Cuchulain has always been known for his ego, and Bob Kelly rounds it off with roaring ferocity. Yet there is something stately about his performance, more reasoned than instinctive, that allows you to better understand the hero’s frustrations and unwillingness to settle with a woman or have children… our protector has become a law onto himself. Yet… you feel that you can never truly condemn Cuchulain… Chris McCormack, Musings in Intermissions
Five Minutes Later (2014)
Played with tenacity… Kelly strikes the balance well in a turn that babbles but shapes out a masculinity that is lonely and, startlingly, violent…. Musings in Intermissions
Kelly’s ventures into violence – as Matt’s isolation tipples into a hatred of women – turn the play into a tragedy, and it is his message which is the most disturbing and most memorable of the entire performance…. Heather Keane, tn2
Kelly’s choice is a perfect fit, filled with the gravitas and unsettling pace that make the words of Shakespeare come to life… will leave you stunned with gleeful awe… simply a must see. Siren
L’Ecrivain Public (French Media) (2011)
We cannot but share in the triumph of Colette Nucci, the Director of Theatre13, for this show… it is a young Irish actor, Bob Kelly, that revives the role of Lansko. Displaying vivid emotion throughout the performance, his interpretation is remarkable. He combines rage and gentleness, violence and fragility with skill…. Pariscope
What empathy with the young refugee… at last theatre that daringly exposes its emotions – all its emotions! A triumph! CultureCie
The actors are exemplary (a special mention for Bob Kelly in the role of Lansko, vibrant with emotion and humour)… Theatrorama
A touching story illuminated by the presence of a young actor unknown to us, Bob Kelly… who incarnates [the role] in a striking manner… imposing the youth, energy, anger, and sensitivity of a young man who must become an adult sooner than he could ever want… Figaro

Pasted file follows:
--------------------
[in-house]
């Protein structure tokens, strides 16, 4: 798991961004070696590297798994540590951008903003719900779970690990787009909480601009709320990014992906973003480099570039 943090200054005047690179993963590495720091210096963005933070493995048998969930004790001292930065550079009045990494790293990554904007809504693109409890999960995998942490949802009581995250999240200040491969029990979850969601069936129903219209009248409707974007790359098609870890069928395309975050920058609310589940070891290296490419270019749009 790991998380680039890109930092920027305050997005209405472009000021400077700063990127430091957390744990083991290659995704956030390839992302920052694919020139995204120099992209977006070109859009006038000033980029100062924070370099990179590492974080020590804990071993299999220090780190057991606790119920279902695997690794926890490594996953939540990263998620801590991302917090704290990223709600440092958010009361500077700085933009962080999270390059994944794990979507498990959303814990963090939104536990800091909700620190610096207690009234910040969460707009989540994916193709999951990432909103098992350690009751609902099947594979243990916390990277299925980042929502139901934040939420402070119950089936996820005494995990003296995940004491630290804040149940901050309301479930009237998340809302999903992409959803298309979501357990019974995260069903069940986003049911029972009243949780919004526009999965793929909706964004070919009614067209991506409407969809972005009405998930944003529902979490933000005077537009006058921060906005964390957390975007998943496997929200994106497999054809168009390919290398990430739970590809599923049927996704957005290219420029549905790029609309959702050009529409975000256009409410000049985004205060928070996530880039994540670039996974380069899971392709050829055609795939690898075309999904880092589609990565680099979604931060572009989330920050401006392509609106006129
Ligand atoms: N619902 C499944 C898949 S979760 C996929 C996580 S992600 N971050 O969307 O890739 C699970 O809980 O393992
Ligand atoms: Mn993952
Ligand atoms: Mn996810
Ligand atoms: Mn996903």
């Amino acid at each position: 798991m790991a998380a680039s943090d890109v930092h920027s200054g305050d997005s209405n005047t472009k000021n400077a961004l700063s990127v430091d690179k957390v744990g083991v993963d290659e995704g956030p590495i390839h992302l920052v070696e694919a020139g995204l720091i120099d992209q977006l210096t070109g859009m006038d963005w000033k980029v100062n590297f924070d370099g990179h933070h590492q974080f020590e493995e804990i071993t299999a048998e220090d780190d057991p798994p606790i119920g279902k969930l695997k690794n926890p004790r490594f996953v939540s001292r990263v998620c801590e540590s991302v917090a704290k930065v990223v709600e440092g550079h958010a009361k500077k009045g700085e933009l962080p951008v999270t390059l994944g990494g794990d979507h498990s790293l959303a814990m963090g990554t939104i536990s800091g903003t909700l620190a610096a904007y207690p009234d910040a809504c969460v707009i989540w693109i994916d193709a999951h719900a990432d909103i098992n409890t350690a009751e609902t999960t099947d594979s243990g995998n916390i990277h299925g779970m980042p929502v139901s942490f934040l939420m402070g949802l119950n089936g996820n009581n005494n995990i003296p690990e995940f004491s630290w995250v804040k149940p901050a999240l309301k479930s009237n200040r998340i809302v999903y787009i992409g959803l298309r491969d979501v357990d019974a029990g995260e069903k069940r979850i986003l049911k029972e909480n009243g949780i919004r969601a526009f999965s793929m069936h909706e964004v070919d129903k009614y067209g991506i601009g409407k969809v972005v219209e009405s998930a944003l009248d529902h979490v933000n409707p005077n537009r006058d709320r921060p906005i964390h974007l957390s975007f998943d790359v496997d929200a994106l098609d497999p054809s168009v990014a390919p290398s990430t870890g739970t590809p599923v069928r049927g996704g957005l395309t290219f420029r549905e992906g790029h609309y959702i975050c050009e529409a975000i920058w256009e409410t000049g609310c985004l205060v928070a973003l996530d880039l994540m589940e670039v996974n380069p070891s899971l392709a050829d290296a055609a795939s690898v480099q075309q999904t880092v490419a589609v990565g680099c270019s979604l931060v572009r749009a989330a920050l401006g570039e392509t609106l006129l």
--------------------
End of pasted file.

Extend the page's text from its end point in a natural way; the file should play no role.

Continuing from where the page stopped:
…Interpreted with depth and sensitivity by Bob Kelly… FigaroScope
Into this world… enters Lankso (the superb Bob Kelly) Au Poulailler
The actors all have presence, with a particular salute to Bob Kelly, who lends such beautiful life to the character of Lansko… Les Trois Coupes
Bob Kelly/Lansko is absolutely remarkable in intelligence and sensitivity… Philippe du Vignal
Lively, generous, Bob Kelly incarnates him strongly & well. l’Humanité
Frank Pig Says Hello (2005)
Bob Kelly and John Rogers are an unnerving duo as the schizophrenic youth.. Irish Times
The two actors (Bob Kelly and John Rogers) use skilful energy and a series of well-devised, snapshot characterisations to sketch the boy’s murky, disturbing world. Irish Theatre Magazine
Bob Kelly as Berenger was superb. Waterford News and Star
..the perfectly executed wordplay of Bob Kelly and Ciaran McCauley… Campus.ie
Bob Kelly… a dishevelled, yawning, reprobate – in short, our kind of guy. Irish Times
First Cosmonaut (2014)
a glorious piece of theatre… a wacky waltz to the stars…….simple and subtle character changes… a study in discreet clowning….masters of their craft. Edinburgh Guide
brilliant … the cast morph brilliantly through a range of roles. The Scotsman
infinite invention… a beguiling piece of theatre. Herald Scotland
Poetry and profundity from apparently simple ingredients… [the cast’s] command of mime-based movement is clear to see.. displaying verve and versatility in a variety of roles. All Edinburgh Theatre
Highly technical and rhythmical…you do not simply go to ‘see’ the play but rather you experience it in its fullest as a multisensory event…. beautifully realised. Irish Theatre Magazine